Here's McRae's (NY Historical Society):
Hd Qrs 2nd Brigade
2nd Division Camp near
Olivers, Crawford Co Ark
Dec 9th 1862
Capt L. P. Dodge
A A Gen'l 2nd Division
I beg leave to submit the following report of my command and of the part it took in the battle, fought on the 7th inst. at Crawford Prairie, in Washington County Ark. I arrived upon the ground between 10 and 11 a.m. and found that the first brigade, under command of Brig Gen'l Fagan, was deployed to my right and front. Under orders from Brig Gen'l Shoup I formed my command immediately in rear of General Fagan's in column of echelon with my right resting upon the road, and my left to the right and rear of Gen'l Fagan's position. It being then believed that the enemies main attack would be from that direction. About 12 m. the enemy made a demonstration upon one of our batteries placed upon the left of General Fagan's line and upon the main road, when by direction of General Shoup, I moved McRae's regiment under command of Lieut. Col. Glenn across the road, to the left, and advanced it to the crest of the hill which overlooked the field, and threw forward two companies of skirmishers who were advanced to the front. I, at about the same time, moved Col. Young's regiment up rapidly and placed it immediately upon the right of the road. About this time the enemy commenced the attack upon the right and center. Col. Young having been killed, and his regiment hard pressed. I directed Col Morgan, with his regiment to move up and support him. Col. Morgan moved up, but when he arrived, it appearing that the main attack would be upon the right, Col Morgan was, by Gen'l Shoup, ordered to the support of Gen'l Fagan's right, which was hotly engaged.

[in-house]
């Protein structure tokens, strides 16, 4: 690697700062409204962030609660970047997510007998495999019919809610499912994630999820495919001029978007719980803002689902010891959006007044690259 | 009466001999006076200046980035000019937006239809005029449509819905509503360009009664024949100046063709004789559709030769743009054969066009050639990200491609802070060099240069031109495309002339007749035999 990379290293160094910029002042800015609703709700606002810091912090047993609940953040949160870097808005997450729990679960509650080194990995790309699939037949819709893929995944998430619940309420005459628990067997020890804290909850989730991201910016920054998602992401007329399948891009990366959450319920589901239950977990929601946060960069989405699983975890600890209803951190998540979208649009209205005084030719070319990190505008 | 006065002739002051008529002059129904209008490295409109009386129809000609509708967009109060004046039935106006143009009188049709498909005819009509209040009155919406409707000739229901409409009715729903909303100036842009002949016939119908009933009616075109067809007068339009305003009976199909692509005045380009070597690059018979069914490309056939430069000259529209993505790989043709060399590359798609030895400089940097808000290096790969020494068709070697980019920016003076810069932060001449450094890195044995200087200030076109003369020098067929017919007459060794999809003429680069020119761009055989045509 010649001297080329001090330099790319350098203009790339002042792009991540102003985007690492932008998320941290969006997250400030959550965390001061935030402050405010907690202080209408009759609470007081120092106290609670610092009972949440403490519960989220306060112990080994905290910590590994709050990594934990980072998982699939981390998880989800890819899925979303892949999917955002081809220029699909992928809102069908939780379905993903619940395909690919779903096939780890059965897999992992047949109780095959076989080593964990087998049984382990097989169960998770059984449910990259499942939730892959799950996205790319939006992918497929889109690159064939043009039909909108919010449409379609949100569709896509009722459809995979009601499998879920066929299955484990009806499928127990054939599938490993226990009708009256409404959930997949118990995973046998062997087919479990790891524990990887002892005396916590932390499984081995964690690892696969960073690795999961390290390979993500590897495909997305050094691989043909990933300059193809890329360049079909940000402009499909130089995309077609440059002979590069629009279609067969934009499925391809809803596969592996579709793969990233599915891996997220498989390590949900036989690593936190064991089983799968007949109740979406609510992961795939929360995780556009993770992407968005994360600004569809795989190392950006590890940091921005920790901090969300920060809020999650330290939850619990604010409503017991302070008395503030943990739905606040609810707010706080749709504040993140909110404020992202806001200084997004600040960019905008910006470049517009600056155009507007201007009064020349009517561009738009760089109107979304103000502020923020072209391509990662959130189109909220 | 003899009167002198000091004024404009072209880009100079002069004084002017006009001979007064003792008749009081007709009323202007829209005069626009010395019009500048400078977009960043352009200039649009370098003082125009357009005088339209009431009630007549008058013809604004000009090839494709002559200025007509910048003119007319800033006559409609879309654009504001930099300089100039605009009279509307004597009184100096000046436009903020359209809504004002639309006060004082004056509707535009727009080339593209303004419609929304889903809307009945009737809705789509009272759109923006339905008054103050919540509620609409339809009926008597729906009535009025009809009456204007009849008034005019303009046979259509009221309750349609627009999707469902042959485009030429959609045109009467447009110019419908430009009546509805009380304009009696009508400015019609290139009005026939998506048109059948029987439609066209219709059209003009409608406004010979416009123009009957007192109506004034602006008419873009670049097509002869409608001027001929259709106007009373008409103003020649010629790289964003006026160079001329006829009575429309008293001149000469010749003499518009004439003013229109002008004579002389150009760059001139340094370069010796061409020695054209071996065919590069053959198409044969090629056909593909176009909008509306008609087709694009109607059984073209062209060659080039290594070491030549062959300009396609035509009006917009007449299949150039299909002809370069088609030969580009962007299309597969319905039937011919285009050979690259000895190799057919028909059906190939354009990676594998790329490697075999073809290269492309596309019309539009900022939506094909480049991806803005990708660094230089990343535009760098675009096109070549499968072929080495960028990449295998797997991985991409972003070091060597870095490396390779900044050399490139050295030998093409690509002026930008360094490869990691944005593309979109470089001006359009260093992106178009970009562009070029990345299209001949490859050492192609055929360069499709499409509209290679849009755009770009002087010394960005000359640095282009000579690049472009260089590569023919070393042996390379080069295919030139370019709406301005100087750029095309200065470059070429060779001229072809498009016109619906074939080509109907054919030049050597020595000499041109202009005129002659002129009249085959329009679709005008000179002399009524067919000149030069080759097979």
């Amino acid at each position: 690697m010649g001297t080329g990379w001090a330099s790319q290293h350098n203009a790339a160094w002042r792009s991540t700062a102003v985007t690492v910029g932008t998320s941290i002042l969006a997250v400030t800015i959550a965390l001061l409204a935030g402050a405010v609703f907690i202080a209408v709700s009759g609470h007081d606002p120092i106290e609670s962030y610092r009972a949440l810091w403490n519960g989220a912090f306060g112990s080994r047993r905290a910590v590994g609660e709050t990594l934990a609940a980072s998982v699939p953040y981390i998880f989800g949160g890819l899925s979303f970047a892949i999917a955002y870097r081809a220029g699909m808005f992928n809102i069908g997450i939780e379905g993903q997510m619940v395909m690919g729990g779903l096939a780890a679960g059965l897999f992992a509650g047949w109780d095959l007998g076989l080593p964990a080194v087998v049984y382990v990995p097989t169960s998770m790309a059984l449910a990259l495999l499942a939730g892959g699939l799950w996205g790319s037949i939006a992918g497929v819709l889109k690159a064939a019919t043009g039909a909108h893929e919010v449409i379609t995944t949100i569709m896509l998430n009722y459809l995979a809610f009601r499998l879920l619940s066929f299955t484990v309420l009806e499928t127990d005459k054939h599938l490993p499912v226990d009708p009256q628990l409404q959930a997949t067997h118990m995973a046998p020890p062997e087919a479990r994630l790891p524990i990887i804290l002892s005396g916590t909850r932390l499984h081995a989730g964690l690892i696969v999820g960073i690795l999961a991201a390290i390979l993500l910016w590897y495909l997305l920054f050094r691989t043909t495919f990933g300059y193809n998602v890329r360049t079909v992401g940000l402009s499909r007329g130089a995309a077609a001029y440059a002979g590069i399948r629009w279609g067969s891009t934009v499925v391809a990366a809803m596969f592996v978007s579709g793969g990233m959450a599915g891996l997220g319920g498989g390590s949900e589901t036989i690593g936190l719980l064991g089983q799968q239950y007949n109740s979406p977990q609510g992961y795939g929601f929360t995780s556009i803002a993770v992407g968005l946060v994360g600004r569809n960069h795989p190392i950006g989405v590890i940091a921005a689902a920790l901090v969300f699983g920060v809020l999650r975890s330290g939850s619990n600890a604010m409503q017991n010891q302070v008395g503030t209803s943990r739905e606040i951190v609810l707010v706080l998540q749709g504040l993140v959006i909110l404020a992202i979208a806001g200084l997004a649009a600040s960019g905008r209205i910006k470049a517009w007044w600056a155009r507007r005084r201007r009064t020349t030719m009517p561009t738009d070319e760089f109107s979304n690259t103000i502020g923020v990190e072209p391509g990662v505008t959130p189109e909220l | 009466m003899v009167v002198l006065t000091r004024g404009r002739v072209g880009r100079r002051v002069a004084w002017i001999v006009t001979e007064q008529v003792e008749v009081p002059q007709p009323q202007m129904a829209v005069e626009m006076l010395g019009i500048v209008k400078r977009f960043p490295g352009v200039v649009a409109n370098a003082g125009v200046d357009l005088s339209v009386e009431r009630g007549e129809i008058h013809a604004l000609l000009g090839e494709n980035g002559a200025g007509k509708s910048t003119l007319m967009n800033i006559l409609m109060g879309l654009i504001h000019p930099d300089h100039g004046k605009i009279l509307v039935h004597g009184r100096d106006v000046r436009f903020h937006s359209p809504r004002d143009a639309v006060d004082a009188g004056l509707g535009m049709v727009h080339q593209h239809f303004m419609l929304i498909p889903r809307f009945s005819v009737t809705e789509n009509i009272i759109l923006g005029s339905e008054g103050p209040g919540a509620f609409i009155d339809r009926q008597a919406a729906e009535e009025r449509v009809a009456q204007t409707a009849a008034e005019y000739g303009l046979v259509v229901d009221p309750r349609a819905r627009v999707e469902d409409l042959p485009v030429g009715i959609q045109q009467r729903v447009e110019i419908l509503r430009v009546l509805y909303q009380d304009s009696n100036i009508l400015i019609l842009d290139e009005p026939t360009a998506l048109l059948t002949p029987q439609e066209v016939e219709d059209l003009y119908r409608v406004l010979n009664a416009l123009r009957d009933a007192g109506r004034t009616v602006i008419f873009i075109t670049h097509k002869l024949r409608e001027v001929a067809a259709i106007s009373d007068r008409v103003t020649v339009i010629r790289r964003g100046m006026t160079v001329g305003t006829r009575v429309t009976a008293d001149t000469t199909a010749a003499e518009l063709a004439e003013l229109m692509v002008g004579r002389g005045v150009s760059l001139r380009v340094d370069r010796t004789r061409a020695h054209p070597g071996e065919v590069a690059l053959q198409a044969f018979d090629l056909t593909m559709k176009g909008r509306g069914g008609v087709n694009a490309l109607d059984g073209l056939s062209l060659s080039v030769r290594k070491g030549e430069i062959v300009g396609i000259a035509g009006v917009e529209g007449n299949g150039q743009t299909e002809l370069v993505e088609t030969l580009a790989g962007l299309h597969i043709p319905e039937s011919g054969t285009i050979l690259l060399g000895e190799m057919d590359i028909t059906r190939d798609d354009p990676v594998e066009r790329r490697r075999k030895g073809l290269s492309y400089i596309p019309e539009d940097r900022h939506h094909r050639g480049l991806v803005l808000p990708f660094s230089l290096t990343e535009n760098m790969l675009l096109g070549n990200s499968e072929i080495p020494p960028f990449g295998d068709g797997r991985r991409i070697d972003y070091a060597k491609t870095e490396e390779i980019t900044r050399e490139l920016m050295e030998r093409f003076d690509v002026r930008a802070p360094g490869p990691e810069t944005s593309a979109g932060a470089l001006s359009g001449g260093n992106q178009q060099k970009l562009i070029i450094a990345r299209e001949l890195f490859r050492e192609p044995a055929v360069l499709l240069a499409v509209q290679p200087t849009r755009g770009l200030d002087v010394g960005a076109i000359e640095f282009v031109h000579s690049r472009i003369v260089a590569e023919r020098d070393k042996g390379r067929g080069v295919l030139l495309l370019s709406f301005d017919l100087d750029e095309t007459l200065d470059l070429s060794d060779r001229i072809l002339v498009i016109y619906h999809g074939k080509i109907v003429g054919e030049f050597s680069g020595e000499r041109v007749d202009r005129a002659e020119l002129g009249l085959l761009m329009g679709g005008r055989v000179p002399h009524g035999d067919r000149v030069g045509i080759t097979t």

At this time the enemy had discovered our position, and was pouring in a terrible storm of shot and shell. Finding that the enemy were massing a heavy force upon my front and left, I moved Col McNeill's regiment across to the left of Col Glenn, and ordered skirmishers to the front. Being still threatened with overwhelming force upon that flank, being heavily pressed upon this flank, I applied to be reinforced, as there was every prospect of my position being turned about this time. Fortunately Col Grinstead's regiment of Col Shaver's brigade took position upon my left. During all of this time, my position was exposed to a terrible cross fire of artillery. The artillery of the enemy was admirably handled, their shot and shell striking with admirable precision.
In the afternoon, Col Glenn's regiment was ordered down into the field, to support the line of skirmishers, but the artillery fire of the enemy was so severe that the position was found to be entirely untenable, and the regiment, being exposed to very severe fire of musketry and artillery, fell back in some confusion, but was soon rallied, and after being formed, charged down the hill, and cleared the side of the hill of the enemy who had in the mean time taken possession of that point. Late in the evening a regiment of Indians came up from the right and got in rear of Col Glenn's command and opened fire, but they were driven off in confusion by a few vollies.
Although no close engagement of long duration took place along my lines, yet, during the whole time of the engagement, with but little intermission, my command was exposed to a terrible artillery fire, and much of the time to musketry, and my line of skirmishers (which was composed of two companies to each regiment) was engaged nearly all of the time the fight was progressing, and I must say that both officers and men behaved themselves admirably, exposed for hours to a heavy cross fire, without being able to return it, and I am happy to state that there was scarcely any straggling to the rear, much less than I have ever witnessed before. Captain Biscoe of Col McNeill's regiment and Lt McKay of McRae's regiment are entitled to great credit for the manner in which they managed their companies, which were acting as skirmishers. It is my melancholy duty to inform you of the death of Lt Col Charles L. Young. He died like a good soldier and patriot, at the head of his regiment. In his death the country has suffered great loss. Enclosed you will find a list of casualties.
With Respect Your Obt Servt
Col Comd 2nd Brig, 2nd Division